Dash for last orders on stock markets stirs concentration fears

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Fund managers are intensifying late-day dashes to trade shares in the US and Europe, raising concerns the heavy burst of activity leaves some of the world’s largest stock markets highly exposed during a malfunction.

The proportion of daily EU equities trading that takes place in stock exchanges’ end-of-day auctions hit a record 29 per cent in the first quarter, according to analytics firm big xyt. That compared with 22.5 per cent in the first quarter of 2021, the data provider said. The closing auction is a 5-10 minute period when final share prices of the day are set.

Europe’s sharp rise has been mirrored in the US, where 19 per cent of share trading took place in the closing auctions on stock exchanges in the three months to March, up from 12.5 per cent over the 2021 period, big xyt said.

Investors’ focus on doing deals in the final few minutes of the day has raised fears that the late surge leaves stock exchanges vulnerable if they suffer glitches.

The end of the day was becoming “totally divorced” from the rest of trading, according to a senior European exchange executive, who added that the venue was “starting discussions with big banks about the systemic risk of the last five minutes” and questioned his own marketplace’s “concentration risk”.

The boom in trading around the closing auction has largely been driven by the growing popularity of exchange traded funds and passive investing, which are benchmarked to the closing price of indices. The increased activity means active fund managers, who try to outperform benchmarks, can also move large blocks of shares without their deals being detected by high-speed traders.

The significance of passive investing is particularly pronounced on days when large indices are rebalanced. On May 31 US index provider MSCI rebalanced its indices, leading to 68 per cent of European equities trading and 43 per cent of US equities trading taking place at the close on that day, according to big xyt.

Trading executives are mostly concerned about the impact of an outage during the closing auction, like the one that hit European exchange group Euronext in October 2020.

“The nightmare scenario for the market is an exchange outage on the day of a major index rebalance that prevents the incumbent from running its closing auction,” said Natan Tiefenbrun, president of North American and European equities at Cboe Global Markets.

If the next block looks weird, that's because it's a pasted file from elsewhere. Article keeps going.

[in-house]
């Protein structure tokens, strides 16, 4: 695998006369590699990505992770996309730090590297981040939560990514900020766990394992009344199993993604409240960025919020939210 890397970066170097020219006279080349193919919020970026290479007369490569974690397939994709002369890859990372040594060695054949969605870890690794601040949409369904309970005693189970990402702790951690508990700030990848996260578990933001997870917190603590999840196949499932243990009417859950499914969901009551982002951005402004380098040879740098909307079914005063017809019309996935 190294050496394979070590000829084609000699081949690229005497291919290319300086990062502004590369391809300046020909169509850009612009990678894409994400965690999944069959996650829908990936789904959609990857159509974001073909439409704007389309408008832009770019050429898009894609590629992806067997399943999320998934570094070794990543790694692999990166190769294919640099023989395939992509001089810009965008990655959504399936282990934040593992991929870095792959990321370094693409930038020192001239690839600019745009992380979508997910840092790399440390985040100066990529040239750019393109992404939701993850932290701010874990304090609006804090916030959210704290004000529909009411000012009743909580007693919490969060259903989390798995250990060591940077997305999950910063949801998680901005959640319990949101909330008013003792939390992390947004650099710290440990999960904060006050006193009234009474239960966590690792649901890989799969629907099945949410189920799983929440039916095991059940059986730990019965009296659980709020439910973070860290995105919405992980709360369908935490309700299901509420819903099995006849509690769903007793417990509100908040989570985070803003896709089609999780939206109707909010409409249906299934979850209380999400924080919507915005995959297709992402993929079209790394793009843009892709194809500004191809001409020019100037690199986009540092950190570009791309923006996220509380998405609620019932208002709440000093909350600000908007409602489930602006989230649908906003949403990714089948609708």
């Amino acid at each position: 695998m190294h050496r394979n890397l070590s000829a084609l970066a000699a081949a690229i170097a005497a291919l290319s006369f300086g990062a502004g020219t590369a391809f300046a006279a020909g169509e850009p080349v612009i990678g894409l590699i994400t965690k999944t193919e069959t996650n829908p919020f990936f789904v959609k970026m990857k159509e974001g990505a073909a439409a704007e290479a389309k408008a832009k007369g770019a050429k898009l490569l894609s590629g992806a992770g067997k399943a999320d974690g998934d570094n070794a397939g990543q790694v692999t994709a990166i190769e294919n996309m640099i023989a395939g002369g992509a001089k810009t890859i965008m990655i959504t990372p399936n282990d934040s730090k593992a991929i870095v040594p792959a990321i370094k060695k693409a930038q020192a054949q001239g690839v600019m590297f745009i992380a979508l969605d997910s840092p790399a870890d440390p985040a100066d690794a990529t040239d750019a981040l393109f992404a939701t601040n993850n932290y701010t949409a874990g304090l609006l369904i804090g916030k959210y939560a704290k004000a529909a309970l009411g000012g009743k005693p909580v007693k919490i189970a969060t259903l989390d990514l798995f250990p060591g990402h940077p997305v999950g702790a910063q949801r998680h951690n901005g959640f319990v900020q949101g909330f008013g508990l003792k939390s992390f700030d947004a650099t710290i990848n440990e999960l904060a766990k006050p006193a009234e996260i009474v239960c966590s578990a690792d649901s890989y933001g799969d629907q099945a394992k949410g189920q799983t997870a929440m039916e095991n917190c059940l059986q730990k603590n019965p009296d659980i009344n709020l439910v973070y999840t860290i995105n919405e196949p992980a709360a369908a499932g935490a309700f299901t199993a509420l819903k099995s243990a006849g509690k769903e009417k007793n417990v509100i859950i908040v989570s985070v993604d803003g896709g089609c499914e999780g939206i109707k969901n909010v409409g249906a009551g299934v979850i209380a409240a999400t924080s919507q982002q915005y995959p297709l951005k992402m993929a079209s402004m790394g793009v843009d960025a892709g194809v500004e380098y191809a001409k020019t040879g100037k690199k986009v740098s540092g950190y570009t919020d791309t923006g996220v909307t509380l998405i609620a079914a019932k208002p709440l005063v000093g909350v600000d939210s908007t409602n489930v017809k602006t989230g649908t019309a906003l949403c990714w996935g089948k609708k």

The UK’s Financial Conduct Authority said it was aware of the increased activity at closing auctions, and was assessing how venues should manage outages as part of its review of secondary markets.

“The more you concentrate trading . . . at one point in time, the more important it is to manage operational risk,” said the European Securities and Markets Authority, the pan-European regulator. It added it was monitoring “how trading on closing auctions impacts price formation”.

Executives are also growing concerned that the heightened activity is sucking liquidity from the rest of the trading day, which is eight hours in Europe, and six and a half hours in the US.

“The closing auction is now massive,” said Kevin Tyrrell, head of equities at the New York Stock Exchange. “The open is more challenged,” he said, adding that the NYSE was “actively working with institutions to grow participation”.

Traders warn the thinner activity was making it more difficult to trade. The volume shift had led to “larger intraday spreads and increased volatility during continuous trading”, said a senior trader at a fund manager.

Large trades also become more conspicuous, he added. “Anything 3 or 4 per cent of our daily volume is detectable by high-frequency traders, and the market moves away from you,” the trader added.

“It’s a feedback loop,” Tiefenbrun added. “More liquidity at the close drives people to trade more at the close.”

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